“The film couldn’t be much more like a beat-em-up video game if it tried”
If you are unsure of whether or not you have a tolerance or threshold when it comes to graphic violence, body-mutilation shown in explicit detail, a first-person POV camera, and video-game style beat-em-ups, you will know for sure by the end of Hardcore Henry, a mediocre, if subversive, action film that houses all of the above in excess. Shot entirely through the perspective of the titular character, the film puts the audience in the perspective of a violent, uncontrollable mercenary, revived from the dead by a scientist named Estelle (Haley Bennett). Shortly after being revived, the two escape their airborne laboratory by way of an escape-pod and crashland on the streets of Moscow. Upon landing, Henry sees that everyone is out to get him by orders of a brutal warlord. After Estelle is kidnapped, Henry must find a way to be reunited with her, defeating everyone in his path who tries to get in his way of doing so.
Going off of that description alone, there is absolutely nothing game-changing about Hardcore Henry; its premise feels like that of a dated, forgotten video-game from the Nintendo Entertainment System-era where game plots were regulated to what would fit on a single screen in the form of written text. However, being that Hardcore Henry is shot through the perspective of Henry for the entire ninety-minute runtime, a barrage of things change. For one, we see every brutal detail of Henry’s combat, and we see everything that Henry sees in the moment, meaning that we only know as much as he does in real-time.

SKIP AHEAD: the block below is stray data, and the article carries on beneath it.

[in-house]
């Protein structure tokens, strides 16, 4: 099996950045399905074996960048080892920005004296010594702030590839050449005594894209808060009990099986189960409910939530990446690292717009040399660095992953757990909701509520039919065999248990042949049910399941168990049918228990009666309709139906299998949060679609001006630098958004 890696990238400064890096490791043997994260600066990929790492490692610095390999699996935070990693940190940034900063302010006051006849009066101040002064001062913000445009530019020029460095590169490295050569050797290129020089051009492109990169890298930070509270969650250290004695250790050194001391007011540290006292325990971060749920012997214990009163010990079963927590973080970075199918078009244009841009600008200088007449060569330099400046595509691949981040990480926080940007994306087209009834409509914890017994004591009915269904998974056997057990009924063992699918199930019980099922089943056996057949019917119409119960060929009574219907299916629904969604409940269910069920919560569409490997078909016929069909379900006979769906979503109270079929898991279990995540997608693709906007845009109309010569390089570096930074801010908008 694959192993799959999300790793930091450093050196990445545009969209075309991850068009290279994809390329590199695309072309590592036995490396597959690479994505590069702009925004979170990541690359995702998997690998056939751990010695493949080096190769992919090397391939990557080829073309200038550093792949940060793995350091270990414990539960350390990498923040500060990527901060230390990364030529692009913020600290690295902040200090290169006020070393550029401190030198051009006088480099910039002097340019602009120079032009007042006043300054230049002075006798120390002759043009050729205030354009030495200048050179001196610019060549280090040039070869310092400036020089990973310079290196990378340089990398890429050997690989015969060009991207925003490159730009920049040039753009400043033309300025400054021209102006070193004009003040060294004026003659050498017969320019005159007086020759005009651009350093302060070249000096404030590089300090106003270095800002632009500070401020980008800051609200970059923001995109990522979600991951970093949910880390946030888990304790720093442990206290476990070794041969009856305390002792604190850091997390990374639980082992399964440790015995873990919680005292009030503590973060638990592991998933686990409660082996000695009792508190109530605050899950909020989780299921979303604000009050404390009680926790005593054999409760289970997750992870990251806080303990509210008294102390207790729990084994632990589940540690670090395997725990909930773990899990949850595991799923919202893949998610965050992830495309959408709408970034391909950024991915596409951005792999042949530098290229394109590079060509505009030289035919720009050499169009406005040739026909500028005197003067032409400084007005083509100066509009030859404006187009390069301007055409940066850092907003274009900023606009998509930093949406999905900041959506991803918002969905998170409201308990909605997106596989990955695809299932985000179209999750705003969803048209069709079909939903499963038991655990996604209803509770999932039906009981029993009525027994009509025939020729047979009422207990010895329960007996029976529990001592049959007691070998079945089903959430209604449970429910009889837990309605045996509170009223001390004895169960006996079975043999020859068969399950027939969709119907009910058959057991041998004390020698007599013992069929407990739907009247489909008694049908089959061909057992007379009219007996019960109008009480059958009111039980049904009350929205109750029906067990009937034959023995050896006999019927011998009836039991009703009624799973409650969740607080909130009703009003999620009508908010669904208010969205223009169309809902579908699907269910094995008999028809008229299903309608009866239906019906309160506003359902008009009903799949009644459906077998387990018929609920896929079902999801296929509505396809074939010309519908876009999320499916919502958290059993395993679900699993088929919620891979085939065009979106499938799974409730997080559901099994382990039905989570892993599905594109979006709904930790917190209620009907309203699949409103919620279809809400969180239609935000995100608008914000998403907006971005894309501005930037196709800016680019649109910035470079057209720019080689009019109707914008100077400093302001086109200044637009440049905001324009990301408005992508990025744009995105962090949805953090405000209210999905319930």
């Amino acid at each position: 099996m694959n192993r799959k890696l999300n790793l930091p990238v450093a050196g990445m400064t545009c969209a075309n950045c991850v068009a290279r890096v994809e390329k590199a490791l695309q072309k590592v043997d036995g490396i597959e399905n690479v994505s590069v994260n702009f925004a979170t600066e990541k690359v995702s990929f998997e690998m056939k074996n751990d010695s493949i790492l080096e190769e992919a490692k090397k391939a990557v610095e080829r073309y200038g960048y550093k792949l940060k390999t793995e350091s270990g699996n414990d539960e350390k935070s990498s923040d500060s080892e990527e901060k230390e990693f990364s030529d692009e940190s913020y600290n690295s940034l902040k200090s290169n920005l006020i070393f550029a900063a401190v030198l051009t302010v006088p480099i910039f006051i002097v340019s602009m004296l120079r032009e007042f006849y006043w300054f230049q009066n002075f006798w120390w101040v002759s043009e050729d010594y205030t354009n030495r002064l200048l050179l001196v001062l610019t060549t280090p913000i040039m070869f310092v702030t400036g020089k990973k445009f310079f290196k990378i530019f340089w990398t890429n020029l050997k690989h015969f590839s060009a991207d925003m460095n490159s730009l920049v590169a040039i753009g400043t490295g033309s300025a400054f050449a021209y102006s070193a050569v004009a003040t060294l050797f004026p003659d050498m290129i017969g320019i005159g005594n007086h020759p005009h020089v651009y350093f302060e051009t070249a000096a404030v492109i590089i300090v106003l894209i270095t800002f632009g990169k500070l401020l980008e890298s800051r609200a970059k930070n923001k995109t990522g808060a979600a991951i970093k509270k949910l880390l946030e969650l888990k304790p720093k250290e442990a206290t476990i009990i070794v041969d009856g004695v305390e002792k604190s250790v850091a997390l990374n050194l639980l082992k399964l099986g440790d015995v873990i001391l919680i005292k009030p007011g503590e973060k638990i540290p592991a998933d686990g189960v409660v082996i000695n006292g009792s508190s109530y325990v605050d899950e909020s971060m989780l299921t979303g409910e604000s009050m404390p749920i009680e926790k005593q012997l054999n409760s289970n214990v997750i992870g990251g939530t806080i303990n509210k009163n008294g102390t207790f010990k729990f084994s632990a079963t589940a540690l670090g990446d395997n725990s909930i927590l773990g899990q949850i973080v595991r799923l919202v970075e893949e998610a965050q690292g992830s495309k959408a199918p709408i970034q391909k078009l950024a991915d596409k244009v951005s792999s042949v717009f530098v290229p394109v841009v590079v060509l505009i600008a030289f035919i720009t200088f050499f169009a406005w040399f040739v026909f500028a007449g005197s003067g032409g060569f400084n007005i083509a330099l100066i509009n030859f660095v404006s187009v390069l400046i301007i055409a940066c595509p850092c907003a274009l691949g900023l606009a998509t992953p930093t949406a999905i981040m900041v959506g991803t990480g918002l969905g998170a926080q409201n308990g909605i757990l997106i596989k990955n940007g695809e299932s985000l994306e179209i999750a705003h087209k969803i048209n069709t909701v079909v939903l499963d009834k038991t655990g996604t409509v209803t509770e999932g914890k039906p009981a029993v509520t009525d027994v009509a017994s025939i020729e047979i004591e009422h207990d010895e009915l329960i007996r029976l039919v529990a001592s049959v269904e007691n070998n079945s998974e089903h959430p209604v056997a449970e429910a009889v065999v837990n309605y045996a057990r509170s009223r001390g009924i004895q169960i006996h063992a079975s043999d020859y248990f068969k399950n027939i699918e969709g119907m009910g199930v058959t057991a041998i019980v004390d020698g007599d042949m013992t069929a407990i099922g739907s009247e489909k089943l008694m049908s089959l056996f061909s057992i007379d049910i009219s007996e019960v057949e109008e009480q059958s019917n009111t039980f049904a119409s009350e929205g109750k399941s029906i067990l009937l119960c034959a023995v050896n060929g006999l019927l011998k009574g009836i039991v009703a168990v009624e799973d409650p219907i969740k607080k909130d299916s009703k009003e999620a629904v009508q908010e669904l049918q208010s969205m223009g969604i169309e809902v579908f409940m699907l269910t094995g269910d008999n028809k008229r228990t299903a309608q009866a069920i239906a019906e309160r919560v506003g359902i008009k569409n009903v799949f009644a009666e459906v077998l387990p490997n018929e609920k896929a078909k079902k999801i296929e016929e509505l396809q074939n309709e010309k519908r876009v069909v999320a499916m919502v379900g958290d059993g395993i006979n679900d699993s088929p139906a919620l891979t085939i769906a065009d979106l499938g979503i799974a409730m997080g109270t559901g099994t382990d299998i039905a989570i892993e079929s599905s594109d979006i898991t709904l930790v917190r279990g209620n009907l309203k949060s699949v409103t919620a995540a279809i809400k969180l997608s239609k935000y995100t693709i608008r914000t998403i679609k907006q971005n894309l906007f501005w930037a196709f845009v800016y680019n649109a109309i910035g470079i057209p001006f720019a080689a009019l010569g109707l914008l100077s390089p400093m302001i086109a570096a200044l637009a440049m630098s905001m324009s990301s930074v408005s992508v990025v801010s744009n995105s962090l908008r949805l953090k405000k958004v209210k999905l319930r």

It’s an interesting new convention, especially for the tired genre of action films. I’d much rather deal with the headache-inducing videography of Hardcore Henry than have to sit through another miserable installment of Taken. Despite this, I would be lying if I said the film doesn’t become grating and drearily monotonous rather quickly. Unlike in Kingsman: The Secret Service, another horribly violent but devilishly good film, there is no slickness to the production, substance to the characters, or real method or moral to the madness. It’s simply carnal and unforgivably graphic, with Henry using everything from shotguns, pliers, barbed-wire, and his bare-fists to bludgeon or kill his enemies. The film couldn’t be much more like a beat-em-up video game if it tried, in look and overall feel; it’s fun for a while, but once you realize that the creators are doing their own version of “mashing buttons,” the entire story becomes hollow and uninteresting.
It also doesn’t help that the way the camera swings, while admirably authentic to the way the human head moves, especially in a panic or in sudden, abrupt ways when provoked or startled, is disorienting and nauseating. I’ve never really been bothered by even the worst of the videography in the “found footage” genre of films, but here, I was waving the white-flag far earlier than I ever expected to.
Hardcore Henry, even at barely ninety minutes long and with a strong and admirably nihilistic ending, is a muchness through and through; an interesting experiment bogged down by its tropes essentially being too successful. I’ve learned that a film like this that prides itself off of a sole gimmick (in this case, being a film shot entirely with the first-person perspective) can really be put to the test of being a great film if you’d still like it without its main gimmick. Taking the gimmick out of Hardcore Henry is like taking out the film as well.